Quite the contrary, it would make far more sense to copy the mind and have the same person inhabiting a whole platoon of these robots, working in perfect coordination and for a fraction of the cost of hiring and training a whole bunch of soldiers. Naturally you want a variety of soldiers so people think out of the box, but you don't need the million person army the US currently has (counting the National guard and the reserve). You just need a core of excellent soldiers and a host of mechanics and fabricators. The problem then, though, is that without this old trope, an author is screwed for the drama, so this is why we're so frequently asked to just leap right over this huge pothole and hope we land in irises and daffodils, and not the muddy depths of another pothole.
When I checked some of the reviews for this novel I noticed that one reviewer had downgraded it purely for the bad language on the first page, but there really wasn't any bad language on the first page! There was one four-letter word, and not even the worst four-letter word, and that was it. The deal here, though, is that this is a novel about the military in combat. You don't get military in combat with no bad language! If you get a story like that, with soldiers saying things like "Rats!" and "Curses" then you know this story is not at all realistic! Although it would be hilarious!
If I might digress for a minute and talk about language, a crucial part of writing, I have to say that this whole thing about bad language is amusing to me because it's patently ridiculous from the ground up. Think about it. As a society, we English speakers have chosen to designate some words as "Very Naughty Indeed" (VNI). Speakers of other languages have made similar rules and regulations, but their rules are nonsensical to us because their designated words, which are appalling in their own language, are meaningless to us.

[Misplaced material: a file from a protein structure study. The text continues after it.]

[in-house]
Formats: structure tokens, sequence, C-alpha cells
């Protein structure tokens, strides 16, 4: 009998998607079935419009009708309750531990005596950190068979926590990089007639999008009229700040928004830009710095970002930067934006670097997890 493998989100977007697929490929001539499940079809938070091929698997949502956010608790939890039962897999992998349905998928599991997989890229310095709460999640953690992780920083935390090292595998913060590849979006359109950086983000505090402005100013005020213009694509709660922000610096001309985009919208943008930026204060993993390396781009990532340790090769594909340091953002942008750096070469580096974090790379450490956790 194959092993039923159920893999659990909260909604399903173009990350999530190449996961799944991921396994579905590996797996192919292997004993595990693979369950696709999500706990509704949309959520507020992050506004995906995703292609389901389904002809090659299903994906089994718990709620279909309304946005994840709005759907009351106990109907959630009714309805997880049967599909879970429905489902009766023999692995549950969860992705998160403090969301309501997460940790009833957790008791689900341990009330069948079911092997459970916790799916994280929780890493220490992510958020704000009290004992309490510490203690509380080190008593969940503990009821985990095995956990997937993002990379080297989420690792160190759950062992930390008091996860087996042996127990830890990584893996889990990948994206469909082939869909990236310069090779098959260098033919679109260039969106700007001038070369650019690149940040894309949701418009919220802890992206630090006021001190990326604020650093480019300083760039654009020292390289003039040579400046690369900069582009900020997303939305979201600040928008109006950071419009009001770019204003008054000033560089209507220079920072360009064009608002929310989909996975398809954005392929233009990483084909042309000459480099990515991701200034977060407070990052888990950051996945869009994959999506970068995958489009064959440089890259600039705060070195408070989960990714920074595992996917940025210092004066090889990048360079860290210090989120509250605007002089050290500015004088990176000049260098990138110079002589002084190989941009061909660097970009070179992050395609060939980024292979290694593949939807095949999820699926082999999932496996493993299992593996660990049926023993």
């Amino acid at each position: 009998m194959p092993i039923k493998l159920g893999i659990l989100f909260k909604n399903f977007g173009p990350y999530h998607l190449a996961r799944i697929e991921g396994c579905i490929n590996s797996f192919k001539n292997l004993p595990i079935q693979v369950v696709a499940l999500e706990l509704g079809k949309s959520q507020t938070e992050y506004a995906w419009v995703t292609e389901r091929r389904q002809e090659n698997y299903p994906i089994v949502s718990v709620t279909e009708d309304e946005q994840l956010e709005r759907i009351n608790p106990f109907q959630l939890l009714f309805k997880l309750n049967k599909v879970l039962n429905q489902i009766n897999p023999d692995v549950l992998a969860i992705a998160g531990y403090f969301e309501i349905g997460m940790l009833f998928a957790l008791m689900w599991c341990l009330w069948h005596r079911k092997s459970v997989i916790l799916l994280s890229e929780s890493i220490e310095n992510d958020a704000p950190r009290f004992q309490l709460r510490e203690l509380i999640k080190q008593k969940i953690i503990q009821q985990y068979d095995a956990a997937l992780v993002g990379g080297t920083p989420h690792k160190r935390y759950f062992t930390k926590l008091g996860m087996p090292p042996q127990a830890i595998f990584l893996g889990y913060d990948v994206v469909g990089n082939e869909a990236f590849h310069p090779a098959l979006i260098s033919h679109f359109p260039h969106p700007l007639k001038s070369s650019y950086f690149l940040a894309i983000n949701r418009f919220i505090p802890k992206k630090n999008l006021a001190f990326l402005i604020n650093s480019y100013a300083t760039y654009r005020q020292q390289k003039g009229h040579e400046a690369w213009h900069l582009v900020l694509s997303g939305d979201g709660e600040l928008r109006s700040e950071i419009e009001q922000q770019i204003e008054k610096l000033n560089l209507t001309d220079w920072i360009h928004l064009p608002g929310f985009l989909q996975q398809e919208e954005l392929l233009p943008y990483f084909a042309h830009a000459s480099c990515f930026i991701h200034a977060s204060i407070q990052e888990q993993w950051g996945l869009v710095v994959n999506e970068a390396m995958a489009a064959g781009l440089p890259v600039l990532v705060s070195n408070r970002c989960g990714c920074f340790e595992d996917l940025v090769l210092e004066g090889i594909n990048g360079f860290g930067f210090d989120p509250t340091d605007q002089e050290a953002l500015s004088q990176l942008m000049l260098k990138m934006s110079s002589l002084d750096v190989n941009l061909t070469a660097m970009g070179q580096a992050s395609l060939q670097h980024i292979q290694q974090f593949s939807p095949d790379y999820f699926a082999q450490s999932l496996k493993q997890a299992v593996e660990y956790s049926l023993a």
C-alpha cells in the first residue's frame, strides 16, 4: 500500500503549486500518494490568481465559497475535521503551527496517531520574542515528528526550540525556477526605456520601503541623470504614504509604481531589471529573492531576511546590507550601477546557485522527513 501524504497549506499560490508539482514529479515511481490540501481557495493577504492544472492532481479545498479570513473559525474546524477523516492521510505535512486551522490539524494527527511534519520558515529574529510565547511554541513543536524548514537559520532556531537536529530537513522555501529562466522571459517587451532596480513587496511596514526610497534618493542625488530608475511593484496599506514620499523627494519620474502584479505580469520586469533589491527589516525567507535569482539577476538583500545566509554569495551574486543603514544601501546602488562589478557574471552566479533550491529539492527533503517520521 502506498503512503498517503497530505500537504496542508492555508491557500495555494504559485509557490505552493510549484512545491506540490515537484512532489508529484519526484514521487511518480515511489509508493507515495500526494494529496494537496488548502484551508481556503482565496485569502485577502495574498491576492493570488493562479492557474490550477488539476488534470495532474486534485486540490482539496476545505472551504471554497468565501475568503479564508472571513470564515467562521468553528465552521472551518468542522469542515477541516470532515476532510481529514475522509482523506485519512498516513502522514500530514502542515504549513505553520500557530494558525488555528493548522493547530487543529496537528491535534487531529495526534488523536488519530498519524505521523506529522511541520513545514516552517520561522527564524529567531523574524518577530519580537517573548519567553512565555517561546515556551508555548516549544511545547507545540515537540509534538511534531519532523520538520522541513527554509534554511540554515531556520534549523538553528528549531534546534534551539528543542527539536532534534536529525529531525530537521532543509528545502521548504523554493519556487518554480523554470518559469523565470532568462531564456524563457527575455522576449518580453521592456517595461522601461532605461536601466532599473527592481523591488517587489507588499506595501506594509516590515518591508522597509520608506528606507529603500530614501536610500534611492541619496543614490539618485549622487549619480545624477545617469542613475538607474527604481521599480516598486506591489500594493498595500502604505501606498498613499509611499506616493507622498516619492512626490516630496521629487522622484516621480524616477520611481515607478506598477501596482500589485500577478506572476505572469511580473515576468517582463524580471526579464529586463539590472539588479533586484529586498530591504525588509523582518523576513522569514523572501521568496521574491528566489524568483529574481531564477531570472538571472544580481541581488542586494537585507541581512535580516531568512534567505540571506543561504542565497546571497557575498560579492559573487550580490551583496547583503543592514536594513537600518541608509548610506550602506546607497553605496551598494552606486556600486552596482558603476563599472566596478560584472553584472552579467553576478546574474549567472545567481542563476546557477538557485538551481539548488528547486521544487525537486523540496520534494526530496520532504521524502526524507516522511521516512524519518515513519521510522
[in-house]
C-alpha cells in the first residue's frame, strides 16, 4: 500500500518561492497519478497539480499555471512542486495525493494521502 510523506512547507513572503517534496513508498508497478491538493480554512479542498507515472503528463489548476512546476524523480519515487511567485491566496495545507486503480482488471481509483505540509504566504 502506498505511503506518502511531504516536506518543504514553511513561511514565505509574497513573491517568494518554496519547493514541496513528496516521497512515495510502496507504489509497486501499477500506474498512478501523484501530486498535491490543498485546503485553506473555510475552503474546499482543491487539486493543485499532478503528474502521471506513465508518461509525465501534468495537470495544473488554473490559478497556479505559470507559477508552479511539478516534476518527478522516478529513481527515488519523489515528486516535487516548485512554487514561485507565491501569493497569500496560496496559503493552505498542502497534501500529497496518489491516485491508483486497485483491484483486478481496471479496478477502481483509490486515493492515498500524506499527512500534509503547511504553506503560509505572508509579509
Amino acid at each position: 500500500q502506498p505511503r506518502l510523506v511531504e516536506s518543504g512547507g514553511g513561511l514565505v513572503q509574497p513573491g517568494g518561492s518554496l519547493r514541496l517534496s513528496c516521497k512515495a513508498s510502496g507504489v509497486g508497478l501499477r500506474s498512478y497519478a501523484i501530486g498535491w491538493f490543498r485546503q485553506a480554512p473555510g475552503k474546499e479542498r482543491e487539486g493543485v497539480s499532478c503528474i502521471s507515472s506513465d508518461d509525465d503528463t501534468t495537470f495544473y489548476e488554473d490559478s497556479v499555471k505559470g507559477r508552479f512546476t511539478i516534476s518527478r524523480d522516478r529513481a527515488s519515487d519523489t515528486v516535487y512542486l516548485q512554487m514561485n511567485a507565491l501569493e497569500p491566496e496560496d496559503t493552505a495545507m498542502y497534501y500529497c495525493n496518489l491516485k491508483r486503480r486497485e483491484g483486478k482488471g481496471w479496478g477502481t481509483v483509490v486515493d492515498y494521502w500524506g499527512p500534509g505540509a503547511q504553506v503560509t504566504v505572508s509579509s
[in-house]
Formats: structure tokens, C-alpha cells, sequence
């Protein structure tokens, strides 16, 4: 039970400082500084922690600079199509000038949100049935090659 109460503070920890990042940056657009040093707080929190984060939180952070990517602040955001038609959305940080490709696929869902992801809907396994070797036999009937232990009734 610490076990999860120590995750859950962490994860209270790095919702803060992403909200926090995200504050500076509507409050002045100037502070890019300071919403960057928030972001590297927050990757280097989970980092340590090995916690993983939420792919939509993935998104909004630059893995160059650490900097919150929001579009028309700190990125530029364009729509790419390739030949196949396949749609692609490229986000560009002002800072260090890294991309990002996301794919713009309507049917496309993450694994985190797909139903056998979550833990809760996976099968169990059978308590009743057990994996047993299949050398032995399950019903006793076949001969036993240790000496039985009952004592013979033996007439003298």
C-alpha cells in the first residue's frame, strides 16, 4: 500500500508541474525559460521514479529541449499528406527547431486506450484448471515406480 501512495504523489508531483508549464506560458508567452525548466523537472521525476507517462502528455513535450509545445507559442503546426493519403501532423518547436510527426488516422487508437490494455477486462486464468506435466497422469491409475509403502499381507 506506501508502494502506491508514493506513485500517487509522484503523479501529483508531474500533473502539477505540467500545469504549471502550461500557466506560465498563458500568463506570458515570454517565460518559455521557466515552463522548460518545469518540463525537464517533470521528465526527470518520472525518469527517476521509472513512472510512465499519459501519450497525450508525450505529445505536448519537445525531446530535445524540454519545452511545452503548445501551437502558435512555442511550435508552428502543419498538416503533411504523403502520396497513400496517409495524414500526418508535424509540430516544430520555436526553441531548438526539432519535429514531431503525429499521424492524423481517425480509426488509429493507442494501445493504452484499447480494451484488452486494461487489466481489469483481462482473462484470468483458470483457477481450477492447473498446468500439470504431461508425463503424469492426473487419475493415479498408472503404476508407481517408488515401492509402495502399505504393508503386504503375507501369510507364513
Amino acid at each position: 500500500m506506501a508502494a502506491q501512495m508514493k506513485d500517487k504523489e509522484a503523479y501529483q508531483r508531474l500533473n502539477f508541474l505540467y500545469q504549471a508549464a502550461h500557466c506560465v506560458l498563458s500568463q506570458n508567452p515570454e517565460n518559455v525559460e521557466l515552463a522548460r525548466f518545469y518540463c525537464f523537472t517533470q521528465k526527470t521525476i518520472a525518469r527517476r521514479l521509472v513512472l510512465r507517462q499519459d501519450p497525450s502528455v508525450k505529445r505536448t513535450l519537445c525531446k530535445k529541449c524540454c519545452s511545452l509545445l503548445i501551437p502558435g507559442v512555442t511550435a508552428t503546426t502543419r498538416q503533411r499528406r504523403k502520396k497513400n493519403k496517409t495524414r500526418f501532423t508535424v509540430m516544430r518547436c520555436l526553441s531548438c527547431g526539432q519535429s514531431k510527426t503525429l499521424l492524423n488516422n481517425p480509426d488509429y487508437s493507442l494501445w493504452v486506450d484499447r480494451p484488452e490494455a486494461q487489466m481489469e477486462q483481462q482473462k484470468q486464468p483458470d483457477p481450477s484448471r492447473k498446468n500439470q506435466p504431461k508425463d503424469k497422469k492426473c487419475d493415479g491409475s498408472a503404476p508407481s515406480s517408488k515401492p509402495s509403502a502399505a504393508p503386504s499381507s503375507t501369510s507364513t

This hasn't stopped us, however! We have all of us agreed that they're "Very Naughty Indeed", and none of us really ought to be saying any of these VNI words. They're not just cuss words either. We've agreed to include some racist words and even words that insult relatives, such as "Yo' mama". We mustn't say these words, we've agreed, and we must pretend to be shocked when people use them. In fact, we've become so adept at this pretense that many people don't even need to pretend - they're genuinely shocked at hearing them.
Curiously, most of these words are related to sex organs or sexual functions, and to be good and upright citizens we mustn't ever say them and we must appear appalled when we hear them. We all agreed on this! How crazy is that? How ridiculous are we that we make up these conventions? How crazy is it that some words, even amongst the shocking ones, are more shocking than others, and some people will take offense at one and not at another?"
Oh I'm going to be hurt by that racist word, because I have a prior agreement with you, the person who is abusing me, that if you use a little six letter word to try and hurt me, I promise to you in return that I will be genuinely hurt. This is the pact made between a racist and their intended victim: that the one will say the word and the other agrees to be wounded by it!